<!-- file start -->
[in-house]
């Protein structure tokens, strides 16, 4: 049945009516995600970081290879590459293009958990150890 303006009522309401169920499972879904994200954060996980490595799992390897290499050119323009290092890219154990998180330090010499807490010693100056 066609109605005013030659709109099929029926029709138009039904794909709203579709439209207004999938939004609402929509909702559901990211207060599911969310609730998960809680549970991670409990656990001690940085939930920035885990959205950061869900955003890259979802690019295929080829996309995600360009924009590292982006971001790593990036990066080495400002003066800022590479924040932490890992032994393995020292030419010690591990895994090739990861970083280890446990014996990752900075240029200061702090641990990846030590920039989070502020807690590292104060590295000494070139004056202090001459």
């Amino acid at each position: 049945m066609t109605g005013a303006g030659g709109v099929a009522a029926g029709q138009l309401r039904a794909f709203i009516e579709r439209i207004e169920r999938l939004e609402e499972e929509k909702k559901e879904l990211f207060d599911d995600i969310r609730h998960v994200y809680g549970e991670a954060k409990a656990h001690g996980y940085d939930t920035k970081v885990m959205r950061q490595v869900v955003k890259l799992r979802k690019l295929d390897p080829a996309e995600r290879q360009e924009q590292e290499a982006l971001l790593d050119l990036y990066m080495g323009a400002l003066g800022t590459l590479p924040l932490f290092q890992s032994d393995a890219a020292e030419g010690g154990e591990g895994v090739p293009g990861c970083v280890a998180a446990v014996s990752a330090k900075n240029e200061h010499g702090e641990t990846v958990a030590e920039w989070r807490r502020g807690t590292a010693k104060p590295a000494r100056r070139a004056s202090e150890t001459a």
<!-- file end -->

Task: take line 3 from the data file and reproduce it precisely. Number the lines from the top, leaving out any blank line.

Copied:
């Amino acid at each position: 049945m066609t109605g005013a303006g030659g709109v099929a009522a029926g029709q138009l309401r039904a794909f709203i009516e579709r439209i207004e169920r999938l939004e609402e499972e929509k909702k559901e879904l990211f207060d599911d995600i969310r609730h998960v994200y809680g549970e991670a954060k409990a656990h001690g996980y940085d939930t920035k970081v885990m959205r950061q490595v869900v955003k890259l799992r979802k690019l295929d390897p080829a996309e995600r290879q360009e924009q590292e290499a982006l971001l790593d050119l990036y990066m080495g323009a400002l003066g800022t590459l590479p924040l932490f290092q890992s032994d393995a890219a020292e030419g010690g154990e591990g895994v090739p293009g990861c970083v280890a998180a446990v014996s990752a330090k900075n240029e200061h010499g702090e641990t990846v958990a030590e920039w989070r807490r502020g807690t590292a010693k104060p590295a000494r100056r070139a004056s202090e150890t001459a």